In Papua New Guinea, 1500+ women die every year from childbirth-related causes – 80 times higher than in Australia. And these deaths are, mostly, preventable.
One of the greatest human needs in our region is the appalling level of death and disease among women and children in PNG.
The maternal mortality rate in PNG is one of the highest in the world and 80 times worse than in Australia. More than 5000 newborns die each year, yet two-thirds of these deaths could be prevented with basic but effective interventions.
HMHB is a philanthropically-funded collaborative research program involving partnering with local representatives at the district, provincial and national level.
It includes five separate but complementary studies to provide a complete overview of the issues being faced. The emphasis is on the generation of evidence that has immediate use in East New Britain to improve services, and that can inform future health policy in PNG and similar settings.
The three major needs to be addressed are:
Developing and testing better ways to provide interventions of proven effectiveness to communities that currently lack access
Defining the major disease burdens that contribute to maternal and infant mortality, such as anaemia, malaria, TB, STIs, malnutrition, and maternal complications of childbirth
Developing new and more effective interventions to improve maternal and child health.
The HMHB program aims to define the major causes of poor maternal, newborn, and child health, and to identify feasible, acceptable and effective interventions and service delivery strategies to improve reproductive, maternal, neonatal and child health (RMNCH) outcomes in PNG.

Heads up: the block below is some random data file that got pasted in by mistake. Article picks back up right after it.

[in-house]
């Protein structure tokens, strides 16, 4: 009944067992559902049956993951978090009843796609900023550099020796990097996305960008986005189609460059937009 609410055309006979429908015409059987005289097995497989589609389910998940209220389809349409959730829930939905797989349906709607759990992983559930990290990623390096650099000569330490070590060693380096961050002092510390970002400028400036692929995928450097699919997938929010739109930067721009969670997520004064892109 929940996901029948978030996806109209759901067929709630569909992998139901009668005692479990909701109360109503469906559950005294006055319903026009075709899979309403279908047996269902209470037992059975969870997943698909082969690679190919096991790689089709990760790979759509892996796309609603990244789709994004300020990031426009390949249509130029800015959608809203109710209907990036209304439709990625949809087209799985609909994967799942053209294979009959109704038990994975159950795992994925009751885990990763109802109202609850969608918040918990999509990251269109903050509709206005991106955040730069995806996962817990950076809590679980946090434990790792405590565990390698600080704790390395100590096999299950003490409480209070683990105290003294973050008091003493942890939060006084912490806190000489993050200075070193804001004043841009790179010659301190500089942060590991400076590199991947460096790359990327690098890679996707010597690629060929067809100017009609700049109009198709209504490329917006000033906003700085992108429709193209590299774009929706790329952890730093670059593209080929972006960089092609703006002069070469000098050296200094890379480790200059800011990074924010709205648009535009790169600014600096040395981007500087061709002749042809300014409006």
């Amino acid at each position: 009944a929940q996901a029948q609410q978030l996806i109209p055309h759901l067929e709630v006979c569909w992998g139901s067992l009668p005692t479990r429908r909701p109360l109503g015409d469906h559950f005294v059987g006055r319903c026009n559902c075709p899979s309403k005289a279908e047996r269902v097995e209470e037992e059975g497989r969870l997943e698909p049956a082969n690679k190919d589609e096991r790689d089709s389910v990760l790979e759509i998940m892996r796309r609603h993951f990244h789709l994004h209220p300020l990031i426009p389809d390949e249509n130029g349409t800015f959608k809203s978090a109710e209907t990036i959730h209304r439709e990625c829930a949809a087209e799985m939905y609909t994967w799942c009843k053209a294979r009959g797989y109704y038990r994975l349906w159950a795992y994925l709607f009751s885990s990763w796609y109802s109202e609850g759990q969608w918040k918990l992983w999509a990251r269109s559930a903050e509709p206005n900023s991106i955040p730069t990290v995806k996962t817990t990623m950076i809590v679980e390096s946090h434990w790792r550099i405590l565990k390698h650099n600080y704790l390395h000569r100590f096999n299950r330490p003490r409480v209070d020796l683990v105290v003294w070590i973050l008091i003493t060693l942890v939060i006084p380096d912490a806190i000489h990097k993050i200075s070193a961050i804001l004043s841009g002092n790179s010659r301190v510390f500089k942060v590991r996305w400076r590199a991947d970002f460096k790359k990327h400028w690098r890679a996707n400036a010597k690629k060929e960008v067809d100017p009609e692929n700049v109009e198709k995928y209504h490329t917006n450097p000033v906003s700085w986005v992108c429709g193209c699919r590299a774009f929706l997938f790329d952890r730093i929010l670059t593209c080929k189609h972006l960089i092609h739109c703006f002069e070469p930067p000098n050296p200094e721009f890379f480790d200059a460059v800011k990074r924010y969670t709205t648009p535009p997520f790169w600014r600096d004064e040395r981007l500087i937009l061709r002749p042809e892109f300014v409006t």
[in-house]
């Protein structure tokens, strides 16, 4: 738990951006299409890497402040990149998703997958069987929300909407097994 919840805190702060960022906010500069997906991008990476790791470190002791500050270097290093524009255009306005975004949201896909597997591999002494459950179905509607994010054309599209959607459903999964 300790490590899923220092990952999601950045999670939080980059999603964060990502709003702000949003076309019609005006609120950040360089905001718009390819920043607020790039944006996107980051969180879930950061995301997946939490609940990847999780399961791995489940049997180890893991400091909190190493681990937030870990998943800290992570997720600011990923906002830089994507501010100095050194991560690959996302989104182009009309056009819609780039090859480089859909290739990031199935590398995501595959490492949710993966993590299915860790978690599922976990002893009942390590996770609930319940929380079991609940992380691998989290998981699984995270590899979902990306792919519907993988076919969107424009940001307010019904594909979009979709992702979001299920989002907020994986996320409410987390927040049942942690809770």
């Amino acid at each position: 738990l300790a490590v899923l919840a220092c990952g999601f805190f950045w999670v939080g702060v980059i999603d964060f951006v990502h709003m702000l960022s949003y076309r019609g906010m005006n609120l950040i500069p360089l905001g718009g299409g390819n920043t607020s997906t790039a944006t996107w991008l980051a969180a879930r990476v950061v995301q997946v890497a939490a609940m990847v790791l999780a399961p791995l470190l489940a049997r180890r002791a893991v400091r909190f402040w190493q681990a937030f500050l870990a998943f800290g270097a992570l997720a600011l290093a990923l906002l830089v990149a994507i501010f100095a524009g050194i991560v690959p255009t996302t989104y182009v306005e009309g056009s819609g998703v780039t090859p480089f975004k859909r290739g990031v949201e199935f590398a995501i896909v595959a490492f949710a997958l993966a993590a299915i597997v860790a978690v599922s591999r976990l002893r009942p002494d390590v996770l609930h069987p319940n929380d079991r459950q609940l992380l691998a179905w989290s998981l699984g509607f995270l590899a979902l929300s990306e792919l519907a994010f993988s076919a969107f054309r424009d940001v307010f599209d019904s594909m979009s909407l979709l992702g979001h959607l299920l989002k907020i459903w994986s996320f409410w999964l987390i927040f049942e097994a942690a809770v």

There are five program objectives:
Identify and quantify major causes of illness in mothers, newborns and infants attending health care facilities, and the impact of illnesses in pregnancy on poor pregnancy outcomes for mother and infant.
Identify key determinants of current maternal, newborn and child health (MNCH) care utilisation, patterns (such as timeliness and completeness) of utilisation through pregnancy and the first year of life, and the predictors of optimal utilisation of health services for MNCH.
Evaluate reproductive, maternal, neonatal and child heath (RMNCH) services and identify strategies to improve services aimed at reducing sickness and death.
Examine sexual and reproductive health knowledge, attitudes, practices and outcomes among young people, and use this knowledge to develop strategies and inform policy development to improve sexual and reproductive health.
Identify strategies to improve RMNCH care, and strengthen disease control and develop new interventions to improve maternal and child health, targeted to populations in PNG with varying levels of access to health services.
Director and CEO; Co-Head Malaria Research Laboratory; Chair, Victorian Chapter of the Association of Australian Medical Research Institutes (AAMRI)